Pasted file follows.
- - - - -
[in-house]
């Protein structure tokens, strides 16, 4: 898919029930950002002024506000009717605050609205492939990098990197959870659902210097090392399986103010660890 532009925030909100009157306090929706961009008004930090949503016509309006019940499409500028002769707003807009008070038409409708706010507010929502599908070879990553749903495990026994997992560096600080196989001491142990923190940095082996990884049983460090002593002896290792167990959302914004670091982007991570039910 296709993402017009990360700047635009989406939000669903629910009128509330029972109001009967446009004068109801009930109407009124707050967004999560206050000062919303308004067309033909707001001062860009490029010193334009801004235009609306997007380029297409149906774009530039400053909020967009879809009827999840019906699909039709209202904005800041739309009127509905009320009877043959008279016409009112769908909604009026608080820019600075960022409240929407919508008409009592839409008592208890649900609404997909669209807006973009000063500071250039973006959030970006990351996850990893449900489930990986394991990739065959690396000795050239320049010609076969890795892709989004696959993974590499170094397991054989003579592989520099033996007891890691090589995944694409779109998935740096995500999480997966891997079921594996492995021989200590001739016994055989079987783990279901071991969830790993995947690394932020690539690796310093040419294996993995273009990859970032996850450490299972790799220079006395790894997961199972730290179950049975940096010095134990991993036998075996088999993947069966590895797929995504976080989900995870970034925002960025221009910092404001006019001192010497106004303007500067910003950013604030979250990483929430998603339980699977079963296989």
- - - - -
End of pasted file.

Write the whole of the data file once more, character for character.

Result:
[in-house]
């Protein structure tokens, strides 16, 4: 898919029930950002002024506000009717605050609205492939990098990197959870659902210097090392399986103010660890 532009925030909100009157306090929706961009008004930090949503016509309006019940499409500028002769707003807009008070038409409708706010507010929502599908070879990553749903495990026994997992560096600080196989001491142990923190940095082996990884049983460090002593002896290792167990959302914004670091982007991570039910 296709993402017009990360700047635009989406939000669903629910009128509330029972109001009967446009004068109801009930109407009124707050967004999560206050000062919303308004067309033909707001001062860009490029010193334009801004235009609306997007380029297409149906774009530039400053909020967009879809009827999840019906699909039709209202904005800041739309009127509905009320009877043959008279016409009112769908909604009026608080820019600075960022409240929407919508008409009592839409008592208890649900609404997909669209807006973009000063500071250039973006959030970006990351996850990893449900489930990986394991990739065959690396000795050239320049010609076969890795892709989004696959993974590499170094397991054989003579592989520099033996007891890691090589995944694409779109998935740096995500999480997966891997079921594996492995021989200590001739016994055989079987783990279901071991969830790993995947690394932020690539690796310093040419294996993995273009990859970032996850450490299972790799220079006395790894997961199972730290179950049975940096010095134990991993036998075996088999993947069966590895797929995504976080989900995870970034925002960025221009910092404001006019001192010497106004303007500067910003950013604030979250990483929430998603339980699977079963296989």